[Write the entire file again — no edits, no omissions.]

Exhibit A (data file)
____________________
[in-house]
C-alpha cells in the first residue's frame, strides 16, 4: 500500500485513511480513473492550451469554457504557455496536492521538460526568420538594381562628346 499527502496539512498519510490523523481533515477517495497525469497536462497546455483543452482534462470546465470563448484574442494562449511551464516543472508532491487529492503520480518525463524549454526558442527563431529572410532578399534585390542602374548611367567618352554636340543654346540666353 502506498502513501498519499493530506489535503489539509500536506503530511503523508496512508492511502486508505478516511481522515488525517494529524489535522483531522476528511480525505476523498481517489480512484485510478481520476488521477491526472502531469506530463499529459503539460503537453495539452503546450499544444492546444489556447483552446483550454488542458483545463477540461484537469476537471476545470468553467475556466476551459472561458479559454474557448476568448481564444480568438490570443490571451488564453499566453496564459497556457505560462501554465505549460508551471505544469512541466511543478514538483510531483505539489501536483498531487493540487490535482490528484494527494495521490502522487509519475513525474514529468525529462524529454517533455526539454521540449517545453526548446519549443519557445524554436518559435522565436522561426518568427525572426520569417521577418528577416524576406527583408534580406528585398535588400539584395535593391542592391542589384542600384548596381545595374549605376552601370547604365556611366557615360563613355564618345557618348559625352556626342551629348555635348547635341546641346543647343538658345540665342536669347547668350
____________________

[in-house]
C-alpha cells in the first residue's frame, strides 16, 4: 500500500485513511480513473492550451469554457504557455496536492521538460526568420538594381562628346 499527502496539512498519510490523523481533515477517495497525469497536462497546455483543452482534462470546465470563448484574442494562449511551464516543472508532491487529492503520480518525463524549454526558442527563431529572410532578399534585390542602374548611367567618352554636340543654346540666353 502506498502513501498519499493530506489535503489539509500536506503530511503523508496512508492511502486508505478516511481522515488525517494529524489535522483531522476528511480525505476523498481517489480512484485510478481520476488521477491526472502531469506530463499529459503539460503537453495539452503546450499544444492546444489556447483552446483550454488542458483545463477540461484537469476537471476545470468553467475556466476551459472561458479559454474557448476568448481564444480568438490570443490571451488564453499566453496564459497556457505560462501554465505549460508551471505544469512541466511543478514538483510531483505539489501536483498531487493540487490535482490528484494527494495521490502522487509519475513525474514529468525529462524529454517533455526539454521540449517545453526548446519549443519557445524554436518559435522565436522561426518568427525572426520569417521577418528577416524576406527583408534580406528585398535588400539584395535593391542592391542589384542600384548596381545595374549605376552601370547604365556611366557615360563613355564618345557618348559625352556626342551629348555635348547635341546641346543647343538658345540665342536669347547668350